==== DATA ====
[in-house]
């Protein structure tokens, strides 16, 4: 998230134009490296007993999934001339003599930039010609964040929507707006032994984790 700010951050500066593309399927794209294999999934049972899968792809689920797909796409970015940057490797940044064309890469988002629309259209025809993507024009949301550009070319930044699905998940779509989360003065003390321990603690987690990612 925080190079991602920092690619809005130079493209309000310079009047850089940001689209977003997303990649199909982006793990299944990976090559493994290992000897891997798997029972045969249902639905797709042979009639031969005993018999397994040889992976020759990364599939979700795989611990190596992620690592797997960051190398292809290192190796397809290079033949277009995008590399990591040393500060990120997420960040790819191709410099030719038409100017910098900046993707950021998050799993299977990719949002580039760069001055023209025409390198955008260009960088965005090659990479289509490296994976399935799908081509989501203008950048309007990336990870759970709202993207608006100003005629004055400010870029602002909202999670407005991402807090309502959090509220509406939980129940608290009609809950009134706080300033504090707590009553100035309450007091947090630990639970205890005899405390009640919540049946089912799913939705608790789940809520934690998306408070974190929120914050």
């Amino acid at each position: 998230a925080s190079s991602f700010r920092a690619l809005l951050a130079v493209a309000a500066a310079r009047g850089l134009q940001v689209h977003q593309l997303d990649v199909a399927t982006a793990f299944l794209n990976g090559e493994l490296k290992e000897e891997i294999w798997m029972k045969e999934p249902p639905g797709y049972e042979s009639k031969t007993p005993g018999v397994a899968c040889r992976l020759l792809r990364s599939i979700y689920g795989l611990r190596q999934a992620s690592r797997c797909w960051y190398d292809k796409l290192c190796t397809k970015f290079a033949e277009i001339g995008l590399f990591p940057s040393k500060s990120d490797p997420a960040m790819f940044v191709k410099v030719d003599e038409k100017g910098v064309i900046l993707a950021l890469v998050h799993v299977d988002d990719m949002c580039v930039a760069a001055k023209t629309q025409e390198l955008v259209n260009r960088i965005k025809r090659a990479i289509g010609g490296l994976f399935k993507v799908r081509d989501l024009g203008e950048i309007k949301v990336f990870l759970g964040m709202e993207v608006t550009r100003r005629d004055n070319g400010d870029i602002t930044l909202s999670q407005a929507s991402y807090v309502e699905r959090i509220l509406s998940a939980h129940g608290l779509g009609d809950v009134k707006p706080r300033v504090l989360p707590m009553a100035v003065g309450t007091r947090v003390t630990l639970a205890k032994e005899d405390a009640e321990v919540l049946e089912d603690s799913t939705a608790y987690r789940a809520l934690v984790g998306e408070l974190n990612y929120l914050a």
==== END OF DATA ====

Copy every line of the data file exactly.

[in-house]
């Protein structure tokens, strides 16, 4: 998230134009490296007993999934001339003599930039010609964040929507707006032994984790 700010951050500066593309399927794209294999999934049972899968792809689920797909796409970015940057490797940044064309890469988002629309259209025809993507024009949301550009070319930044699905998940779509989360003065003390321990603690987690990612 925080190079991602920092690619809005130079493209309000310079009047850089940001689209977003997303990649199909982006793990299944990976090559493994290992000897891997798997029972045969249902639905797709042979009639031969005993018999397994040889992976020759990364599939979700795989611990190596992620690592797997960051190398292809290192190796397809290079033949277009995008590399990591040393500060990120997420960040790819191709410099030719038409100017910098900046993707950021998050799993299977990719949002580039760069001055023209025409390198955008260009960088965005090659990479289509490296994976399935799908081509989501203008950048309007990336990870759970709202993207608006100003005629004055400010870029602002909202999670407005991402807090309502959090509220509406939980129940608290009609809950009134706080300033504090707590009553100035309450007091947090630990639970205890005899405390009640919540049946089912799913939705608790789940809520934690998306408070974190929120914050």
């Amino acid at each position: 998230a925080s190079s991602f700010r920092a690619l809005l951050a130079v493209a309000a500066a310079r009047g850089l134009q940001v689209h977003q593309l997303d990649v199909a399927t982006a793990f299944l794209n990976g090559e493994l490296k290992e000897e891997i294999w798997m029972k045969e999934p249902p639905g797709y049972e042979s009639k031969t007993p005993g018999v397994a899968c040889r992976l020759l792809r990364s599939i979700y689920g795989l611990r190596q999934a992620s690592r797997c797909w960051y190398d292809k796409l290192c190796t397809k970015f290079a033949e277009i001339g995008l590399f990591p940057s040393k500060s990120d490797p997420a960040m790819f940044v191709k410099v030719d003599e038409k100017g910098v064309i900046l993707a950021l890469v998050h799993v299977d988002d990719m949002c580039v930039a760069a001055k023209t629309q025409e390198l955008v259209n260009r960088i965005k025809r090659a990479i289509g010609g490296l994976f399935k993507v799908r081509d989501l024009g203008e950048i309007k949301v990336f990870l759970g964040m709202e993207v608006t550009r100003r005629d004055n070319g400010d870029i602002t930044l909202s999670q407005a929507s991402y807090v309502e699905r959090i509220l509406s998940a939980h129940g608290l779509g009609d809950v009134k707006p706080r300033v504090l989360p707590m009553a100035v003065g309450t007091r947090v003390t630990l639970a205890k032994e005899d405390a009640e321990v919540l049946e089912d603690s799913t939705a608790y987690r789940a809520l934690v984790g998306e408070l974190n990612y929120l914050a």